College softball – Inside Odicci Alexander, James Madison’s Cinderella WCWS run

OKLAHOMA CITY – The purple-clad James Madison fans in the crowd began to fidget after Oklahoma State put the runners in second and third, with one leading in the seventh inning, with the Dukes taking a precarious lead with one run held.

They adjusted their hats or looked down at their feet. James Madison’s director of sport, Jeff Bourne, folded his hands behind his head and let out a heavy breath. The Dukes’ run through the Women’s College World Series felt unlikely, but also somehow determined – a Cinderella team for the nation, but one that Harrisonburg, Virginia knew, was built for that moment.

Because James Madison had in Odicci Alexander the epitome of the softball superstar, whose passion, heart, desire, work ethic and almost unbeatable promotion ball all worked for the Dukes. They have seen their growth over the past five years. They knew what to do. The rest of the nation is on the trail right now.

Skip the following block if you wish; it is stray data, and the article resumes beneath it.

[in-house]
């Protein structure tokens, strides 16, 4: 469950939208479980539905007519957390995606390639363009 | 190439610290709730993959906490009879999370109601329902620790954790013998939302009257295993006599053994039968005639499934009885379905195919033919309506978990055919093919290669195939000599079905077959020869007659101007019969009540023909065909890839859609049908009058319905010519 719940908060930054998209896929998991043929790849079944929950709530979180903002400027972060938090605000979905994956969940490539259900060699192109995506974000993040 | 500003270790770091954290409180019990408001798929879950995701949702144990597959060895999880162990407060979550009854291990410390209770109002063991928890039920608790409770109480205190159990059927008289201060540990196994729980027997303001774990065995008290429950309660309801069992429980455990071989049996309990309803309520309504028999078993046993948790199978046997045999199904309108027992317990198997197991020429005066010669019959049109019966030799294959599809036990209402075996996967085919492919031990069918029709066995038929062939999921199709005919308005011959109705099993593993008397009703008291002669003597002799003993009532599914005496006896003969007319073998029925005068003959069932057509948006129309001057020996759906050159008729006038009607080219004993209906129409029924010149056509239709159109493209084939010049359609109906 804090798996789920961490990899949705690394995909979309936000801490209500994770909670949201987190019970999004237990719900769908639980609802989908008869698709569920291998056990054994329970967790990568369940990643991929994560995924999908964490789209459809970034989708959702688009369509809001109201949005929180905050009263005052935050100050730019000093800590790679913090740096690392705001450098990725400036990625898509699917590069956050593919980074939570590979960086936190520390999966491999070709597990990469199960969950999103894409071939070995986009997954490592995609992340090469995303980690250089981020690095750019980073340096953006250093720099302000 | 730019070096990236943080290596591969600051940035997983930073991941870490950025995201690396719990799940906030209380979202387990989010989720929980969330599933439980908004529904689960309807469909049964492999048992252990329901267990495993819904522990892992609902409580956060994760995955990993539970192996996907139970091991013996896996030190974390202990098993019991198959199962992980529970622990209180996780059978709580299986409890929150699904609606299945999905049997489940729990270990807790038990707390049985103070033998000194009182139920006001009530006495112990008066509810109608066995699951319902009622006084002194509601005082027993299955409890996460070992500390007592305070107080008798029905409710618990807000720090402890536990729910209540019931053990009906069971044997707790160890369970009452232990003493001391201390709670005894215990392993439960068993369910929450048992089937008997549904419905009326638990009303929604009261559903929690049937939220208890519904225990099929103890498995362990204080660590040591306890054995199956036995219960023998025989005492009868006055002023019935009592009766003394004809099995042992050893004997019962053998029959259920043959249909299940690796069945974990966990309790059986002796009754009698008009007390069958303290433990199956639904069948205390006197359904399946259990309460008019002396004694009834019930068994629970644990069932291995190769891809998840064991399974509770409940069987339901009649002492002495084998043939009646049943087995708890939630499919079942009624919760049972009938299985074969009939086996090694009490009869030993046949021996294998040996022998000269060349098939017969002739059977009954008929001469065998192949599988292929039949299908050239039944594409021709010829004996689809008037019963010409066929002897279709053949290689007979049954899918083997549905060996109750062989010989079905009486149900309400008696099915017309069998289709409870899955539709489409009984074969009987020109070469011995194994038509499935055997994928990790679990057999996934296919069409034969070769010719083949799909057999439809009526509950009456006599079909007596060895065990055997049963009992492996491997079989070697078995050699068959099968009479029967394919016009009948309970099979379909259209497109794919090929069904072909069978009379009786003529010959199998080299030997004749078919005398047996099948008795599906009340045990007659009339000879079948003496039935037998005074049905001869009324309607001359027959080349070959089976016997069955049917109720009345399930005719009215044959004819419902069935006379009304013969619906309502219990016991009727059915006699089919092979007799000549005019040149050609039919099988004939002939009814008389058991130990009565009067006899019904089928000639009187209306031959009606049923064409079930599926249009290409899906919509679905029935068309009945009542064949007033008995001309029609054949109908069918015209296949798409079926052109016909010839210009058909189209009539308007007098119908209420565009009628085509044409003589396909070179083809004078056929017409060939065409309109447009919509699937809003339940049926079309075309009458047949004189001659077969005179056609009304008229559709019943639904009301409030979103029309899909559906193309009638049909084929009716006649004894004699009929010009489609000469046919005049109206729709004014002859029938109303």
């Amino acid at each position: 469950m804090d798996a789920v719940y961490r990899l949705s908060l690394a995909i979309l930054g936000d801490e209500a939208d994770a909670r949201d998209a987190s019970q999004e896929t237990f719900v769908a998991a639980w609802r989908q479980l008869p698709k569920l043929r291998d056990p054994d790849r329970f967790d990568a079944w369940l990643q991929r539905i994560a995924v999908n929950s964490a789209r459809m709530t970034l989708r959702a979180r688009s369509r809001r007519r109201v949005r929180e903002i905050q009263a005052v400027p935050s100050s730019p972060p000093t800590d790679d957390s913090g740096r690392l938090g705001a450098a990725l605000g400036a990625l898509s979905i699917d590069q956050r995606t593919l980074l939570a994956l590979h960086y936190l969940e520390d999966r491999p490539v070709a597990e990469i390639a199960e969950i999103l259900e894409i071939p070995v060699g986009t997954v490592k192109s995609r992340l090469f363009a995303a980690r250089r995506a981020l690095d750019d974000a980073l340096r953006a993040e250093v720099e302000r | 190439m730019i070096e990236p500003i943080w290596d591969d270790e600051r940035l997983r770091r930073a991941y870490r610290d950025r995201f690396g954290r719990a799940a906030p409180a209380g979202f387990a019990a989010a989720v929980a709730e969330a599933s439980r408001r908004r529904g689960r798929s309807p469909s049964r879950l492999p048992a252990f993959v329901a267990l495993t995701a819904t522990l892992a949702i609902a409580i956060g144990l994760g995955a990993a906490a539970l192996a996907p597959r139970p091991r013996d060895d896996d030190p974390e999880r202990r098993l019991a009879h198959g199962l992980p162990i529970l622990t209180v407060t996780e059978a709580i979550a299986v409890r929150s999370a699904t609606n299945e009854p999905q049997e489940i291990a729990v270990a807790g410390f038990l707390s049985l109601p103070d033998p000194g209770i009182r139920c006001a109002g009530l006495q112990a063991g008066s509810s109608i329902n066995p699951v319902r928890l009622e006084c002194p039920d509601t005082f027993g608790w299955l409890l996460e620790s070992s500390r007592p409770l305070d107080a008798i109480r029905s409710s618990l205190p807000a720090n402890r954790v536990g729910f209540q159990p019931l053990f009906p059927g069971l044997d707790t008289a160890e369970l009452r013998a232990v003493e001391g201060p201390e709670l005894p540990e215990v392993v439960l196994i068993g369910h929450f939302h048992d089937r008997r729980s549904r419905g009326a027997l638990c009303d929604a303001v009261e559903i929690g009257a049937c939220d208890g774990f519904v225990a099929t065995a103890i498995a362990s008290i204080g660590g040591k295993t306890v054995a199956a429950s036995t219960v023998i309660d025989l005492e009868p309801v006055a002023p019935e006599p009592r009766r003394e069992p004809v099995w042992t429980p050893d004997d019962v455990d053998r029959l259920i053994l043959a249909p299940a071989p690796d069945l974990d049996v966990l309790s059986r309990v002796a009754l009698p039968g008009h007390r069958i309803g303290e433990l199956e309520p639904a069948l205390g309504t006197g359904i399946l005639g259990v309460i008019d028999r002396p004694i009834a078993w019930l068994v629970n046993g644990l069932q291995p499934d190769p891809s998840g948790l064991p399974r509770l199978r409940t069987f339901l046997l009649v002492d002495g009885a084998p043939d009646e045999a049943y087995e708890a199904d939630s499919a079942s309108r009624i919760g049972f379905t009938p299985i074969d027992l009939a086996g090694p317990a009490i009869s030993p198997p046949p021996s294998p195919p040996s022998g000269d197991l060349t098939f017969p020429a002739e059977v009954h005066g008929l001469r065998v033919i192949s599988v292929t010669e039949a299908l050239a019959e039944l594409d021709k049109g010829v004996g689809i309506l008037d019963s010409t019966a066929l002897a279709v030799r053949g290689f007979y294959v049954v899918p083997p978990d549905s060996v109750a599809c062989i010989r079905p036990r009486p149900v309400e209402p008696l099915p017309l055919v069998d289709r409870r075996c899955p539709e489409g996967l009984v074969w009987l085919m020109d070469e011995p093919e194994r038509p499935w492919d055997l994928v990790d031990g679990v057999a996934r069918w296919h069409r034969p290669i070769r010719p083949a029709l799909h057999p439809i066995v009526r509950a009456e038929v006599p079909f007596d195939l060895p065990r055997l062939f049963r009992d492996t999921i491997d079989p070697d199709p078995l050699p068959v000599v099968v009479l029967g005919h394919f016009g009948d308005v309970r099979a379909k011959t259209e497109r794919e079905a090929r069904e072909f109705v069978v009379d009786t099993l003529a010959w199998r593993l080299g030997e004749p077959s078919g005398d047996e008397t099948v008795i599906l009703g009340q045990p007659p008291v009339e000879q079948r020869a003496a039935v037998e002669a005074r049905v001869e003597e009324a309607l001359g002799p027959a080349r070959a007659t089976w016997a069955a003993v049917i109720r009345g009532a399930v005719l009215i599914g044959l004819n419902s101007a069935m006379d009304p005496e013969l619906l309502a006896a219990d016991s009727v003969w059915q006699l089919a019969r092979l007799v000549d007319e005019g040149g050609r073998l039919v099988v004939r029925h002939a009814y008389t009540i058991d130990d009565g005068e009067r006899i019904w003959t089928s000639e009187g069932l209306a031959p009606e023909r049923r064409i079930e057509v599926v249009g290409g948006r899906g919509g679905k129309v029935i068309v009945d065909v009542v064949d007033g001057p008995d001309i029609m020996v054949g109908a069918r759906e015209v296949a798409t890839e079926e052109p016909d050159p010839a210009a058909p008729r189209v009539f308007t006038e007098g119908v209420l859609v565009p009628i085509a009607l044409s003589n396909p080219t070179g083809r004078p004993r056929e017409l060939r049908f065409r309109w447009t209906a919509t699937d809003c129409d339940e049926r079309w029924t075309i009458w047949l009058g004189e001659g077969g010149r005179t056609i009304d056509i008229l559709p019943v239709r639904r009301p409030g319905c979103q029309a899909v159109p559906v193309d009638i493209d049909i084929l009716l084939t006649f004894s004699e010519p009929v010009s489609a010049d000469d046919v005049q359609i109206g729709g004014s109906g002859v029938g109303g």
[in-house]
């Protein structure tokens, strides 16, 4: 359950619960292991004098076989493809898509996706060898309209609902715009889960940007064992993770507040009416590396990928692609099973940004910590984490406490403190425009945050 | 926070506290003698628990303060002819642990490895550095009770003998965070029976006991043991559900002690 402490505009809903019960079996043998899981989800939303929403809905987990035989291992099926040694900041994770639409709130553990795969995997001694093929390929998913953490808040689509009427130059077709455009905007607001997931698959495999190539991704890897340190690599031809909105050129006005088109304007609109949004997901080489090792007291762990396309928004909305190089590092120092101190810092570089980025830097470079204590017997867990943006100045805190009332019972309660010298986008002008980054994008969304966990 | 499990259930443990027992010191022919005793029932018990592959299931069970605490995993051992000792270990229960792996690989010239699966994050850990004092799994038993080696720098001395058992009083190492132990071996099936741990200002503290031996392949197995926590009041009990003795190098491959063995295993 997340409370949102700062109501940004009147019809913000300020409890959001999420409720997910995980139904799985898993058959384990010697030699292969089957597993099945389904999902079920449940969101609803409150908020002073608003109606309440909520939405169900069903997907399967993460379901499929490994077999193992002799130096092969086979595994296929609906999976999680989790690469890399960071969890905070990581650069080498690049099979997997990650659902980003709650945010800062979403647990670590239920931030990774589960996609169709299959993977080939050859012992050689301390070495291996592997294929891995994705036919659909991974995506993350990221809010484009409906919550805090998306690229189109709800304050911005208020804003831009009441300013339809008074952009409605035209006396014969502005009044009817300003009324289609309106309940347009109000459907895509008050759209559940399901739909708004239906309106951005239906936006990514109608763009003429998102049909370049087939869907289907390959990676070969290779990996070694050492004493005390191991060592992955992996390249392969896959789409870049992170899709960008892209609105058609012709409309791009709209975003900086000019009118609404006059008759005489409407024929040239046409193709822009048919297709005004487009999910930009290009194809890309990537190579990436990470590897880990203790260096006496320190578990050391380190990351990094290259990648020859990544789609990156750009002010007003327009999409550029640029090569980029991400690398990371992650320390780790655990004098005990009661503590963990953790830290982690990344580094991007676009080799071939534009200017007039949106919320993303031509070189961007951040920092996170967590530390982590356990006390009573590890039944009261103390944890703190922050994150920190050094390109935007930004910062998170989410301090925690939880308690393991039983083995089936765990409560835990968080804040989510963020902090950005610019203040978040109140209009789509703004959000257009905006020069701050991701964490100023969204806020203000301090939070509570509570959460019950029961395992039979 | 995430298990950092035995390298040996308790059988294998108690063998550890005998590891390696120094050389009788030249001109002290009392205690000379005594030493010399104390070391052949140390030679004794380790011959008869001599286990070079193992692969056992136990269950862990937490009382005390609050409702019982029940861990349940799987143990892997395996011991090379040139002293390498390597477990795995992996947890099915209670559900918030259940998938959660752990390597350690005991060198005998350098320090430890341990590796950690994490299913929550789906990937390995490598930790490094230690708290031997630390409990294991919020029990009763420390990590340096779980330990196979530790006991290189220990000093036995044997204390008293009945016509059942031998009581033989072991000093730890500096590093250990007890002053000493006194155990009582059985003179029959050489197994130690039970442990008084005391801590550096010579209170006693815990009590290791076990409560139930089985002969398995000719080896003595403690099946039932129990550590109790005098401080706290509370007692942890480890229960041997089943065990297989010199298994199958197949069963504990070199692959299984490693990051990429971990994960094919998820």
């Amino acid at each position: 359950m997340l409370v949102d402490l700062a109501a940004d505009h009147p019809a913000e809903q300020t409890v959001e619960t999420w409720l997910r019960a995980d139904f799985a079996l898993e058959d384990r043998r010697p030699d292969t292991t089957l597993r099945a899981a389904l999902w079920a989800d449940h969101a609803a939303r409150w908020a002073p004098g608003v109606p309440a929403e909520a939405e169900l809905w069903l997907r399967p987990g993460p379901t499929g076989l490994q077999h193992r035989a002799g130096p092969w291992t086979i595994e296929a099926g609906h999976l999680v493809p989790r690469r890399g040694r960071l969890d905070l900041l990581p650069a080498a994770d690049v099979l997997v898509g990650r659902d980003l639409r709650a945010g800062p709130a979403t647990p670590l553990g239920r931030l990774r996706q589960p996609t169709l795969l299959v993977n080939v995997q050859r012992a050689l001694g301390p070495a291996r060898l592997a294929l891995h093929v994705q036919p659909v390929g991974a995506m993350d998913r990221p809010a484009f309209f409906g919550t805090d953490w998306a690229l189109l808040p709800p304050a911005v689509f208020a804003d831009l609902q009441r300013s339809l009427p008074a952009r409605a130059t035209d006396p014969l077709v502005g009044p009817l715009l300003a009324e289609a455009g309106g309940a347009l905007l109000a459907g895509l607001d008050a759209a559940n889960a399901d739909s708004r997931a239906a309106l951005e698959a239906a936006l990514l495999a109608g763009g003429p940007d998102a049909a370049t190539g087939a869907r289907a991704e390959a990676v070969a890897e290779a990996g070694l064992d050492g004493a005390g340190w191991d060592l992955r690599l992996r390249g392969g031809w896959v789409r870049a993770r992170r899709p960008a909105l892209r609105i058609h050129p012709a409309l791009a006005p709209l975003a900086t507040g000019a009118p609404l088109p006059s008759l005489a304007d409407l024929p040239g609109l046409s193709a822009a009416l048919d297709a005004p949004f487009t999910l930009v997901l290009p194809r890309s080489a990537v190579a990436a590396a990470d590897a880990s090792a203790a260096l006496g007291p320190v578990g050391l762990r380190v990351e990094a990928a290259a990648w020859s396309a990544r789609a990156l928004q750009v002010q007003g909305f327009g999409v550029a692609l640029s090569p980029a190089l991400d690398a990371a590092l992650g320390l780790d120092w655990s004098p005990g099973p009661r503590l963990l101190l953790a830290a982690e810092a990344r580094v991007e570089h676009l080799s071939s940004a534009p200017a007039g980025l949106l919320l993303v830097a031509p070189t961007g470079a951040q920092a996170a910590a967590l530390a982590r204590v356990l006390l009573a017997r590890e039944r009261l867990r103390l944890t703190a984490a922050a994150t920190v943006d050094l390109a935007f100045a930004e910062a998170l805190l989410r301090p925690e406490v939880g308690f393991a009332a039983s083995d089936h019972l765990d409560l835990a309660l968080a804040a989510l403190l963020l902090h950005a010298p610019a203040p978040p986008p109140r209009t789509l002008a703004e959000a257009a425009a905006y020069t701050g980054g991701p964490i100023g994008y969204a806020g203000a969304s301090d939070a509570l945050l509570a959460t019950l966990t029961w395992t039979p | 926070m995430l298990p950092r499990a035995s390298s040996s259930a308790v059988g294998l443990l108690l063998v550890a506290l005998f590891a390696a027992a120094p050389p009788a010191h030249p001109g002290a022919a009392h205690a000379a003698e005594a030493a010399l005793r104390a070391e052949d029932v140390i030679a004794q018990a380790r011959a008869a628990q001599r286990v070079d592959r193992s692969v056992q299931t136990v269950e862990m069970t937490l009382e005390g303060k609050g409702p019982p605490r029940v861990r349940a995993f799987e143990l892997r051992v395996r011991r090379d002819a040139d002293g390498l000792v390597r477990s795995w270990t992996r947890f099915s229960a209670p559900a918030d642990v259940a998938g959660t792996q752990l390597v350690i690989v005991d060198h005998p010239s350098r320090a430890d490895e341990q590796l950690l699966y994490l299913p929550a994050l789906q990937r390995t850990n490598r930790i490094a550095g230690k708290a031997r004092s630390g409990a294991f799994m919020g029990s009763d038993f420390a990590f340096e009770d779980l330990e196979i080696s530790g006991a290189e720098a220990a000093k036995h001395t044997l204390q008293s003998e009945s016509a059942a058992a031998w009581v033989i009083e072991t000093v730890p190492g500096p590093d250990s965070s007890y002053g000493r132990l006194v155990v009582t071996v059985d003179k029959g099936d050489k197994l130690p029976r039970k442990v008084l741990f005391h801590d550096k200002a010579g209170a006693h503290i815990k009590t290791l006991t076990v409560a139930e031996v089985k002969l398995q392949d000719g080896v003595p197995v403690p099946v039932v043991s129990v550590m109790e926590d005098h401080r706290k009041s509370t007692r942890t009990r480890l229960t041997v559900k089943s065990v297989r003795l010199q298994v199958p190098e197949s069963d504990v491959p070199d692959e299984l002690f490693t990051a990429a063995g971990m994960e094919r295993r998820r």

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When she stalled late against the cowgirls, there was only one option: whatever it takes. So she threw her pitch with one out and two runners in scoring position. Chelsea Alexander brought the ball straight back to her. The pressure was on. Scotland David came running home. At that moment, Odicci Alexander had a choice: play the game yourself on the plate or throw the ball at catcher Lauren Bernett.

Alexander found she didn’t have time to read it to Bernett. So she lunged forward and lunged at David.


Whatever it takes.

“If this isn’t Top 10 SportsCenter I don’t know what is because this is probably the best game I’ve ever seen in a career from a pitcher in this situation with so much pressure,” said James Madison coach Loren LaPorte.

The job wasn’t done. Alexander lay there for a few minutes and her teammates circled her, but she got up and went back into the circle to face the same situation again but with two outs.

“That was a fight,” said Alexander after the game. “I just made it so big. I didn’t give up then. I was just ready to get the third and be done and just win the ball game.”

In her two WCWS victories, Odicci Alexander has beaten 11 batter and given up only four runs in 15 innings. AP Photo / Sue Ogrocki

A 0-2 offer for leadoff hitter Kiley Naomi surfaced flat left and Sara Jubas recorded the final. As James Madison’s players celebrated their historic victory on the field and their biggest fans hugged and cheered in the stands, Bourne high-five everyone around him.

“Oh man,” he said, “how awesome is that!”